China’s Stocks Drop to 2009 Low as Air China Profit Falls

China’s Stocks Decline as China Life, Air China Profits Slump
Air China retreated 0.8 percent to 4.85 yuan. The carrier said net income slumped 77 percent in the first six months because of slowing travel demand, higher fuel costs, and a loss from its stake in Cathay Pacific Airways Ltd. Photographer: Nelson Ching/Bloomberg

China’s stocks fell, dragging the benchmark index to its lowest level in more than three years, after companies from Air China Ltd. to Zhongjin Gold Co. reported a decline in first-half profits.

Air China, the nation’s largest international carrier, sank to its lowest level since March 2009, while Zhongjin Gold, the third-largest bullion producer by market value, retreated 2.3 percent. FAW Car Co., which makes passenger cars with Volkswagen AG, declined for a seventh day as the company reported a six-month loss. Shanghai Chaori Solar Energy Science & Technology Co. rose 6.4 percent after Japan imported more solar products.

“Third-quarter earnings could also be ugly as the economy tries to find a bottom,” said Li Jun, a strategist at Central China Securities Co. in Shanghai.

The Shanghai Composite Index slid 1 percent to 2,053.24 at the close, the lowest level since Feb. 2, 2009, and wiping out yesterday’s gain that was the biggest in three weeks. The CSI 300 Index retreated 1.1 percent to 2,214.81. The Hang Seng China Enterprises Index of Chinese companies traded in Hong Kong dropped 0.3 percent.

Signs China’s economic slowdown is deepening have dragged the Shanghai Composite down 7.7 percent this quarter, the worst performer in the world after Cyprus among 93 stock markets tracked by Bloomberg. The gauge is valued at 9.3 times estimated earnings, compared with an average multiple of 17.1 for the past five years, according to data tracked by Bloomberg.

The Shanghai index rebounded 0.9 percent yesterday after Baoshan Iron & Steel Co. said it plans to purchase its own shares, spurring speculation more state-owned companies will follow suit. The Bloomberg China-US 55 Index, the measure of the most-traded U.S.-listed Chinese companies, added 0.5 percent in New York yesterday.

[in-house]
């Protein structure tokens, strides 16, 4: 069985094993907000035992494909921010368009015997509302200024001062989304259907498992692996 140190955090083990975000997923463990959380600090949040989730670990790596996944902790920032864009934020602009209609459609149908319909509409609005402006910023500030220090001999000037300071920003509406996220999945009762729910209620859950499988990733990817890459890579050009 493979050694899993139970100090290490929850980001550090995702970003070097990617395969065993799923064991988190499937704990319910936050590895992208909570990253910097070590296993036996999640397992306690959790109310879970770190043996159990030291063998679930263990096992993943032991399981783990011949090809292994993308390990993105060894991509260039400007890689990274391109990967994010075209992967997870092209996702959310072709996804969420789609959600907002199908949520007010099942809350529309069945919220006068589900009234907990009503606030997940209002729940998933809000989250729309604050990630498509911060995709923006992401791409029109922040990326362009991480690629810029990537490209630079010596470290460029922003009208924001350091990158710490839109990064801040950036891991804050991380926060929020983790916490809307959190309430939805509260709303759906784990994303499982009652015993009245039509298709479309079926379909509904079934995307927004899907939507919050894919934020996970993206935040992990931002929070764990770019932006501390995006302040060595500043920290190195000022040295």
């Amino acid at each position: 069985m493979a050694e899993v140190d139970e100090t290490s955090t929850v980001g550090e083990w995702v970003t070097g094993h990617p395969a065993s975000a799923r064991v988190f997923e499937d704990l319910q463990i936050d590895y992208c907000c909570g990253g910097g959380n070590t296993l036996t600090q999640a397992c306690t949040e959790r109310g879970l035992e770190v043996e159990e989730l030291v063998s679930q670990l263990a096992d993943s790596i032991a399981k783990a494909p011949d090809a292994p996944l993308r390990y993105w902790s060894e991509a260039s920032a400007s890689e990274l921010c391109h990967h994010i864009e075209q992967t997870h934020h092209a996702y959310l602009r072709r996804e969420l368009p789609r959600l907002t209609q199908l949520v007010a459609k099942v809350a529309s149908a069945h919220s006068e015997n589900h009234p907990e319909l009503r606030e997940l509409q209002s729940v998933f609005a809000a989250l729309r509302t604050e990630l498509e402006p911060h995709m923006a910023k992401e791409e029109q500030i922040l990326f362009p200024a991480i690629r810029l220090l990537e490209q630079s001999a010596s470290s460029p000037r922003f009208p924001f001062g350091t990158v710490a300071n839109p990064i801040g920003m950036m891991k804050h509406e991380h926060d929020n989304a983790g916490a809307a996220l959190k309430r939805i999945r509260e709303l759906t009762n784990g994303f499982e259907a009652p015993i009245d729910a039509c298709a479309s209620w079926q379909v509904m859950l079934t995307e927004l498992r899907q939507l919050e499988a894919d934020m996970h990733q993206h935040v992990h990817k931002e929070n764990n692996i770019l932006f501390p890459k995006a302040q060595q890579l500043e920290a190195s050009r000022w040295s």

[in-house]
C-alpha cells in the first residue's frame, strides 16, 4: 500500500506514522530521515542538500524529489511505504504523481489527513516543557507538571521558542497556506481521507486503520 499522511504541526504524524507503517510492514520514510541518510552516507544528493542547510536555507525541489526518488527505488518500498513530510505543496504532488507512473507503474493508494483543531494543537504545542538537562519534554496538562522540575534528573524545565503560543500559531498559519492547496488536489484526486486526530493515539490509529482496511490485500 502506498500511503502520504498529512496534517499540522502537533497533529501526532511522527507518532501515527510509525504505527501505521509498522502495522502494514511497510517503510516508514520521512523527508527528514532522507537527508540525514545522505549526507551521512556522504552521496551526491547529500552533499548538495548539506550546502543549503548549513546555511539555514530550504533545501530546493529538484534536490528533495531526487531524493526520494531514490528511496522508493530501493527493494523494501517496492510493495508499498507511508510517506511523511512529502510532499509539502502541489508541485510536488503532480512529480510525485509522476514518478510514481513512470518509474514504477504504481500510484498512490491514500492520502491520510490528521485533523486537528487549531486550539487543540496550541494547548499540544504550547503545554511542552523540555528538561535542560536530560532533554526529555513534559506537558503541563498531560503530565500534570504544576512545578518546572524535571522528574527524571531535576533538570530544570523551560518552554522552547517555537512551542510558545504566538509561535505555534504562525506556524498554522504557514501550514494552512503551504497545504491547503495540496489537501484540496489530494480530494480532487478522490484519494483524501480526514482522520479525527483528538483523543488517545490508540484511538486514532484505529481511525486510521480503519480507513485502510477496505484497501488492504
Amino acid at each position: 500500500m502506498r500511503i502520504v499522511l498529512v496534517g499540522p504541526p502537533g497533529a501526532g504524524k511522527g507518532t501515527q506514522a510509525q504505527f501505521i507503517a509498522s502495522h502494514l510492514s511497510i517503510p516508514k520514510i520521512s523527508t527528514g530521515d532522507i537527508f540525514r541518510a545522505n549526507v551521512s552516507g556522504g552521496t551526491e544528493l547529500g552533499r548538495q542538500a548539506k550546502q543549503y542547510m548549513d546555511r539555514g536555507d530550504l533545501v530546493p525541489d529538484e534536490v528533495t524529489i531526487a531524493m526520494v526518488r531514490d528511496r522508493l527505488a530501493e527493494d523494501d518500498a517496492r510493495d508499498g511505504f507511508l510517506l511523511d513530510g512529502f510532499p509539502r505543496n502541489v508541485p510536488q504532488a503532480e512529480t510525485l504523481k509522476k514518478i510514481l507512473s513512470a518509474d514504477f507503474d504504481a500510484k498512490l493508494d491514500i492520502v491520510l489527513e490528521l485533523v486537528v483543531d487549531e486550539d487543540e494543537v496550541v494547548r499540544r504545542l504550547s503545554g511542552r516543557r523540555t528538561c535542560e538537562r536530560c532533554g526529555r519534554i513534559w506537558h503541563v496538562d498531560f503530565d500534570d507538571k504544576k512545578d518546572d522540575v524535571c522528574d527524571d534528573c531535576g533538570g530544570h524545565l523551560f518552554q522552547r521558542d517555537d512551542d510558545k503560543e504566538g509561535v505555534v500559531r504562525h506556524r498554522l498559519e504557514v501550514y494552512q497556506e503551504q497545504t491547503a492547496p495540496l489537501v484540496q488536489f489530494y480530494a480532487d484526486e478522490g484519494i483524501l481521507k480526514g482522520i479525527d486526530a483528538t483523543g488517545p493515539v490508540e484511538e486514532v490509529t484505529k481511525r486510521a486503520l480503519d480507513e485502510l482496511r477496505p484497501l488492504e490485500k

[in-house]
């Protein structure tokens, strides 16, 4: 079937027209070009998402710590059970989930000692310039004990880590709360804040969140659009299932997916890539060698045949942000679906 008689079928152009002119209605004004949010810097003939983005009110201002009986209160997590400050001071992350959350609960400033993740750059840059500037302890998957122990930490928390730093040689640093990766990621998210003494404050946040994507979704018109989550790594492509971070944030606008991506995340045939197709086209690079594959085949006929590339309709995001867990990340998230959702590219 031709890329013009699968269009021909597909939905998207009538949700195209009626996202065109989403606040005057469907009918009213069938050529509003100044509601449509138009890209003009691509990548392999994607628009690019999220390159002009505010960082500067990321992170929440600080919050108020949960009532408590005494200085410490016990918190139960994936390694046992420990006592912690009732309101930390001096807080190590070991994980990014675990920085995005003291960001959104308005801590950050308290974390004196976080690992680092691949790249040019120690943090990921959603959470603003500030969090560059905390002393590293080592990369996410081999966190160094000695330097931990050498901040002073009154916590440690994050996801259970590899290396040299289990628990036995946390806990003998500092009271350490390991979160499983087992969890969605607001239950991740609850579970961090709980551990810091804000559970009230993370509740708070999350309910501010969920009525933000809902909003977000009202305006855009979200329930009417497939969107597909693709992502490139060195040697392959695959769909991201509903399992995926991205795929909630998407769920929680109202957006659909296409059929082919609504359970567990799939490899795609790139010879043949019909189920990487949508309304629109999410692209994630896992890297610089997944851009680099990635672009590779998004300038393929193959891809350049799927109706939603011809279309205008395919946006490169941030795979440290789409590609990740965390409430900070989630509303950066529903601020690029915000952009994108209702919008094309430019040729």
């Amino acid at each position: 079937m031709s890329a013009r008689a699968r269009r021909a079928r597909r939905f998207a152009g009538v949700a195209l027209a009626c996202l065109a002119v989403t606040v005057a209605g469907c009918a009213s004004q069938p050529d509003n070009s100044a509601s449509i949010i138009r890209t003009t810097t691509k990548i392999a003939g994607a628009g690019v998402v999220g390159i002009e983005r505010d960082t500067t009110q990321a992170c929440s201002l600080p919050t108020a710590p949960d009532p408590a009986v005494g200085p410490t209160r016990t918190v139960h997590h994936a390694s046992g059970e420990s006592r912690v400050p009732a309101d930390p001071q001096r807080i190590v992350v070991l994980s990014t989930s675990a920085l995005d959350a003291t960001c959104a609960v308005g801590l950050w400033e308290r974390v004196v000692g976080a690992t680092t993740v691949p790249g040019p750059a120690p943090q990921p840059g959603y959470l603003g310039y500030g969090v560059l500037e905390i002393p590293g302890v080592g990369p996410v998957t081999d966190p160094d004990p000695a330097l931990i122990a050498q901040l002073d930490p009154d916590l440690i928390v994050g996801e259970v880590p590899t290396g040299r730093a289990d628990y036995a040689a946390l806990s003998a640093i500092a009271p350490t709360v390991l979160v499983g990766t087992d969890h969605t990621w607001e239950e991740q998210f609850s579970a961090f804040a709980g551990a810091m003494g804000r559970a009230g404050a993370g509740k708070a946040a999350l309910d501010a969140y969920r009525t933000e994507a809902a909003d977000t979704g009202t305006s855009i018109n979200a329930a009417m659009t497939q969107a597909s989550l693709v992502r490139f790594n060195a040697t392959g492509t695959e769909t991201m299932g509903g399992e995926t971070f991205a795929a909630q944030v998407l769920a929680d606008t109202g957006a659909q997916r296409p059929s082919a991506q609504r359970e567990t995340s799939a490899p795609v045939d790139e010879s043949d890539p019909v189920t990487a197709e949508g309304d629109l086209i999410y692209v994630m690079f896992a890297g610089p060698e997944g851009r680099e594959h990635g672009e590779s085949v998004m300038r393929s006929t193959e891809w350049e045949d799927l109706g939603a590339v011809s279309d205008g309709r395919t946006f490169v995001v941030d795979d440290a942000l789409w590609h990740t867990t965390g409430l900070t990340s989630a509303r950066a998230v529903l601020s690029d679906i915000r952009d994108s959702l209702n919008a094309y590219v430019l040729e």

Earnings Slump

Air China retreated 1.8 percent to 4.80 yuan. The carrier said net income slumped 77 percent from a year earlier in the first six months because of slowing travel demand, higher fuel costs and a loss from its stake in Cathay Pacific Airways Ltd.

Zhongjin Gold slid 2.3 percent to 14.74 yuan, the most since July 9, after the company said first-half profit fell 3.1 percent.

FAW Car lost 2.9 percent to 7.75 yuan, capping a seven-day, 18 percent plunge. The company said it posted a loss of 61.4 million yuan ($9.67 million) in the first half.

China’s gross domestic product expanded 7.6 percent last quarter, the slowest pace in three years, as Europe’s debt crisis hurt exports and Premier Wen Jiabao’s campaign to cool consumer and property prices damped domestic demand. Bank of America Corp. estimates a further slowdown to 7.4 percent in the three months through September.

Store Sales

Retailers from clothing to computers are reporting weaker sales growth. Passenger-vehicle sales trailed analysts’ estimates in July. Sportswear seller Li Ning Co. shut 1,200 stores in the first half and department-store chain Parkson Retail Group Ltd.’s same-store sales rose at less than a quarter the pace of a year earlier. Gome Electrical Appliances Holding Ltd. said it would report a first-half loss on lower sales.

Slowing sales growth at retailers show an extra drag on the second-largest economy after export growth almost stalled in July and factory output missed forecasts.

At the same time, the country may slow the pace of monetary policy loosening in the third quarter on concern inflation and home prices may rebound, the official Xinhua News Agency reported yesterday, citing Lian Ping, chief economist at Bank of Communications Ltd., and Peng Wensheng, chief economist at China International Capital Corp.

The People’s Bank of China cut interest rates in June and July for the first time since 2008 and has lowered banks’ reserve requirements three times starting in November.

Japan’s Imports

Chinese solar stocks advanced after the Japan Photovoltaic Energy Association said yesterday the nation’s imports of solar cells and modules more than tripled in the second quarter.

Shanghai Chaori surged 6.4 percent to 5.53 yuan after jumping by the 10 percent daily limit yesterday. EGing Photovoltaic Technology Co. rose 2 percent to 9.24 yuan. Jiangsu Akcome Solar Science & Technology Co. climbed the maximum 10 percent to 6.50 yuan.

Thirty-day volatility in the Shanghai Composite was at 12.3 today, compared with this year’s average of 17.2. About 5.2 billion shares changed hands in the gauge today, 33 percent lower than the daily average this year.

The iShares FTSE China 25 Index Fund, the biggest Chinese exchange-traded fund in the U.S., climbed 0.3 percent to $33.61 yesterday, snapping a nine-day slump.

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